Feb. 8 (Bloomberg) -- Hungary may pay as much as $1.6 billion for German utility EON SE’s local natural-gas unit as the state seeks to boost its influence in the energy industry.
The government is extending a guarantee to MVM, the state-owned electricity wholesaler, for as much as 875 million euros ($1.17 billion) to buy the unit and an additional 90 billion forint ($414 million) for its inventory, according to a draft bill submitted to Parliament today.
The plan is part of Prime Minister Viktor Orban’s drive to push down energy prices before facing re-election next year. The purchase would follow similar government deals including its acquisition of OAO Surgutneftegas’s stake in refiner Mol Nyrt. and an accord by the city of Budapest to buy back a 25 percent stake in the municipal water works from Suez Environnement.
Josef Nelles and Sabine Meixner, spokesmen for EON, were unavailable for comment when called outside normal business hours. Messages left on their mobile phones weren’t immediately answered.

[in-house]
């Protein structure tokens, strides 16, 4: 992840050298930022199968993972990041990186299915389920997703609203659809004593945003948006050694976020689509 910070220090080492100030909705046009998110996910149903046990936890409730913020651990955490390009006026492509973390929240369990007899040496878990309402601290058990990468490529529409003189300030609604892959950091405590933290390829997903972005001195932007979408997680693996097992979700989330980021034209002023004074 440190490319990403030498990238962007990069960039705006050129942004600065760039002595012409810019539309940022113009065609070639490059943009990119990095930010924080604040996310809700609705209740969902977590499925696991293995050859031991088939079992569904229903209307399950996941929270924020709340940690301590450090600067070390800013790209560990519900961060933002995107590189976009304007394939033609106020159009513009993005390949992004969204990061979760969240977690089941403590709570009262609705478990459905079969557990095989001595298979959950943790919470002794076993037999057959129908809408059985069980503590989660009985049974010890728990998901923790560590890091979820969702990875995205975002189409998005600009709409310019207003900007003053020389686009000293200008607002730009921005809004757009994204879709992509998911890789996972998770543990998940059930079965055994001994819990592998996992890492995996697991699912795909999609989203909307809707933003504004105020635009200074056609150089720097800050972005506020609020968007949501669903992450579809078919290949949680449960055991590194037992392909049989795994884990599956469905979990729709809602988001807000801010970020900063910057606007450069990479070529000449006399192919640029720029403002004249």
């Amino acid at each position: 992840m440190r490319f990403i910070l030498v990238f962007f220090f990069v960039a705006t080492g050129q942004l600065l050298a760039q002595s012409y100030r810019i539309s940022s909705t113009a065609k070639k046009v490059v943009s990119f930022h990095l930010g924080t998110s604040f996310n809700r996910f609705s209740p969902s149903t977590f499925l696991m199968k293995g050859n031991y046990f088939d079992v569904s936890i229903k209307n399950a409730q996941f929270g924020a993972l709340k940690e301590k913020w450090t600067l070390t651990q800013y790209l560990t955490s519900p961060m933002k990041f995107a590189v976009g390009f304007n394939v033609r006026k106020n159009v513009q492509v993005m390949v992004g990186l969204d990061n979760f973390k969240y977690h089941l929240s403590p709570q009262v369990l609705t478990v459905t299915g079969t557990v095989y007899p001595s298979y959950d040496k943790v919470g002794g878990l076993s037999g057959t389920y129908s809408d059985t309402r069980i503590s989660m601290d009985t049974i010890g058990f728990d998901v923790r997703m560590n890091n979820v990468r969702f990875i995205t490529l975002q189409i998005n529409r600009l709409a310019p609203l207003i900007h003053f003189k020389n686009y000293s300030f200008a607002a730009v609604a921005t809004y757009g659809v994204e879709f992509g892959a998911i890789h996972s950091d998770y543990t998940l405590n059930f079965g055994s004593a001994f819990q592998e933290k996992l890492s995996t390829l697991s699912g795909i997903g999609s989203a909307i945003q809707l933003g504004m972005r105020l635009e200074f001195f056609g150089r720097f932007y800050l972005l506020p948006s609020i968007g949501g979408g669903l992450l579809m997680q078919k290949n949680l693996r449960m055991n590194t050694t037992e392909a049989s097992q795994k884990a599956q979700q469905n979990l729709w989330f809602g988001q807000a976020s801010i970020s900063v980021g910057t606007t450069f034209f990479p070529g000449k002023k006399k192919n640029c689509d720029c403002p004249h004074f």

Orban intends to cut gas and electricity tariffs 30 percent by mid-2014, the Origo news website reported Jan. 31, citing Janos Lazar, the premier’s chief of staff. The government cut household energy prices by 10 percent on Jan. 1.
The state purchases are part of a strategy to make utilities nonprofit, Deputy Premier Tibor Navracsics told MTI state news service in August. The government may boost the capital of MVM, which may also take on loans or sell bonds to pay for the EON unit, Nepszabadsag reported Jan. 21.
EON bought its Hungarian business in 2004 for 2.1 billion euros from Mol. The government will be a guarantor for MVM until Sept. 30, according to the bill.
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